5.
Ann Med ; 53(1): 34-42, 2021 12.
Article in English | MEDLINE | ID: covidwho-720886

ABSTRACT

BACKGROUND: Studies have demonstrated the diagnostic efficiency of antibody testing in COVID-19 infection. There is limited data on the IgM/IgG changes in asymptomatic and discharged patients with reoccurring positive nucleic acid test (RPNAT). This study aims to investigate these IgM/IgG changes. METHODS: There were 111 patients with positive nucleic acid test (NAT) and 40 suspected patients enrolled in the study. The serum SARS-CoV-2 specific IgM/IgG antibody levels were retrospectively analysed with the disease progress in asymptomatic and RPNAT patients. RESULTS: The best overall performance was found by combining the IgM, IgG, and CT; 95.1% sensitivity and 75% specificity. This was tested in 111 RT-PCR positive cases. The median IgM and IgG levels were lower in the asymptomatic group compared to the symptomatic group (p < .01). Among 15 RPNAT cases, the IgM levels of the RPNAT group at the time of discharge (IgM2.79, IQR: 0.95-5.37) and retest (IgM 2.35, IQR: 0.88-8.65) were significantly higher than those of the non-reoccurring positive nucleic acid test group (Non-RPNAT) (IgM on discharge: 0.59, IQR: 0.33-1.22, IgG on retest: 0.92, IQR: 0.51-1.58). CONCLUSION: Serum SARS-CoV-2 specific IgM/IgG antibody levels remained at a low level during hospitalisation for asymptomatic patients. Elevated IgM levels may have implications in the identification of RPNAT patients before discharge. Key messages This study determined the IgM/IgG changes in asymptomatic and RPNAT patients. The rate of serum SARS-CoV-2 specific IgM/IgG antibody levels increase in the asymptomatic group was lower than in the symptomatic group during hospitalisation. The IgM level did not decrease significantly at discharge in the RPNAT patients, and was higher than that of the Non-RPNAT group on discharge. These results highlight the importance of timely monitoring of IgM levels to identify RPNAT patients before discharge.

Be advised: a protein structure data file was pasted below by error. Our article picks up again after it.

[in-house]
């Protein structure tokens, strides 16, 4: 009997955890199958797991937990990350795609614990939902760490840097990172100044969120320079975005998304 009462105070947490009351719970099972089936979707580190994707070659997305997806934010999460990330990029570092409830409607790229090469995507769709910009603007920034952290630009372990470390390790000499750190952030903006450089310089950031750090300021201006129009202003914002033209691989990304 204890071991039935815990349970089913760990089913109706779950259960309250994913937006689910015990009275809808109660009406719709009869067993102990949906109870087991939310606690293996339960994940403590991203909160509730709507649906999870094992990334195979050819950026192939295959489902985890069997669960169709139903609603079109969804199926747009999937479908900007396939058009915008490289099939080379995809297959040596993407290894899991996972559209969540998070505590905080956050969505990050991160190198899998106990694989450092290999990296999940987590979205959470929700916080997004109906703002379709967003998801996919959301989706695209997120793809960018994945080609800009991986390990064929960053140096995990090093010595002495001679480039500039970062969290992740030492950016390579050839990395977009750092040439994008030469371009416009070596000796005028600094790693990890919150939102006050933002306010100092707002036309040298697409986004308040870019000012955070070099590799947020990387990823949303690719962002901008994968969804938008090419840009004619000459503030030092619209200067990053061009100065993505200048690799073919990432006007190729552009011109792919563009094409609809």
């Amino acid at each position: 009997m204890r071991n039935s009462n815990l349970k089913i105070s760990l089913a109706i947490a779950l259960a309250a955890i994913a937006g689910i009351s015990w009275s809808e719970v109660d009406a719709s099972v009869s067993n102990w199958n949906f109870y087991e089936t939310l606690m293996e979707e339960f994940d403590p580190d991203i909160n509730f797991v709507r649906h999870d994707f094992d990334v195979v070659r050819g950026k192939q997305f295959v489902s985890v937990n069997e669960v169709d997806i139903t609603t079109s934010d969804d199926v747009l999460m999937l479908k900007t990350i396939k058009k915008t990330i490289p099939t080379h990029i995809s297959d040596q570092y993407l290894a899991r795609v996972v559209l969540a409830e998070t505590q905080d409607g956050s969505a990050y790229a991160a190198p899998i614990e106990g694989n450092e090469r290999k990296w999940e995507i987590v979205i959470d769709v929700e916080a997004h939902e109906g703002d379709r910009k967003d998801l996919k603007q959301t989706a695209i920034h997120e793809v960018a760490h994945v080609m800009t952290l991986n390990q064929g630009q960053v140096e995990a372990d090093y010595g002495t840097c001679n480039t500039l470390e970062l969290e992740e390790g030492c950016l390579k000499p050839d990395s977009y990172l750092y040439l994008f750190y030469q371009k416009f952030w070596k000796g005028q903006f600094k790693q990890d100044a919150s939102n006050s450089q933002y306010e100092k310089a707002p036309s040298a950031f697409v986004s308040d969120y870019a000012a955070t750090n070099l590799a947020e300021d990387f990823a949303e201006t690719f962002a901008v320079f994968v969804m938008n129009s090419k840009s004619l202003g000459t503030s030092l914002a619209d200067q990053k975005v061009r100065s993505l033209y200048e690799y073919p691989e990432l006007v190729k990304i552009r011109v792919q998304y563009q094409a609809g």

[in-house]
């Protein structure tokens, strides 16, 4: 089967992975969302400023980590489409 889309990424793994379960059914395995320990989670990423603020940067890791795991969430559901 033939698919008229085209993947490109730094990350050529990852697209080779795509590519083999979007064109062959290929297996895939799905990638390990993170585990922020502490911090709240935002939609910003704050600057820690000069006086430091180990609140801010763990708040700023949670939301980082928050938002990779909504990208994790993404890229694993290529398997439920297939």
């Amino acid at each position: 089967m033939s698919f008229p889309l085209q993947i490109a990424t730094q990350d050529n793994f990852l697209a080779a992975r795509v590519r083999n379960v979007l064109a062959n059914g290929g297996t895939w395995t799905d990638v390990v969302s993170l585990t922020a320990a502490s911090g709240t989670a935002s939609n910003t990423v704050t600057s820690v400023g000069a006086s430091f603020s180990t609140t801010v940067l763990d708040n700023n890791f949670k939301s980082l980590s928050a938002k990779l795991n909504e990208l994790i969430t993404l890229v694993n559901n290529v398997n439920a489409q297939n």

Subject(s)
Antibodies, Viral/blood , Betacoronavirus/isolation & purification , Coronavirus Infections/immunology , Immunoglobulin G/blood , Immunoglobulin M/blood , Pneumonia, Viral/immunology , Case-Control Studies , Clinical Laboratory Techniques , Coronavirus Infections/diagnosis , Female , Humans , Immunoenzyme Techniques/methods , Male , Pandemics , Retrospective Studies
6.
Nature ; 582(7812): 389-394, 2020 06.
Article in English | MEDLINE | ID: covidwho-147207

ABSTRACT

Sudden, large-scale and diffuse human migration can amplify localized outbreaks of disease into widespread epidemics1-4. Rapid and accurate tracking of aggregate population flows may therefore be epidemiologically informative. Here we use 11,478,484 counts of mobile phone data from individuals leaving or transiting through the prefecture of Wuhan between 1 January and 24 January 2020 as they moved to 296 prefectures throughout mainland China. First, we document the efficacy of quarantine in ceasing movement. Second, we show that the distribution of population outflow from Wuhan accurately predicts the relative frequency and geographical distribution of infections with severe acute respiratory syndrome coronavirus 2 (SARS-CoV-2) until 19 February 2020, across mainland China. Third, we develop a spatio-temporal 'risk source' model that leverages population flow data (which operationalize the risk that emanates from epidemic epicentres) not only to forecast the distribution of confirmed cases, but also to identify regions that have a high risk of transmission at an early stage. Fourth, we use this risk source model to statistically derive the geographical spread of COVID-19 and the growth pattern based on the population outflow from Wuhan; the model yields a benchmark trend and an index for assessing the risk of community transmission of COVID-19 over time for different locations. This approach can be used by policy-makers in any nation with available data to make rapid and accurate risk assessments and to plan the allocation of limited resources ahead of ongoing outbreaks.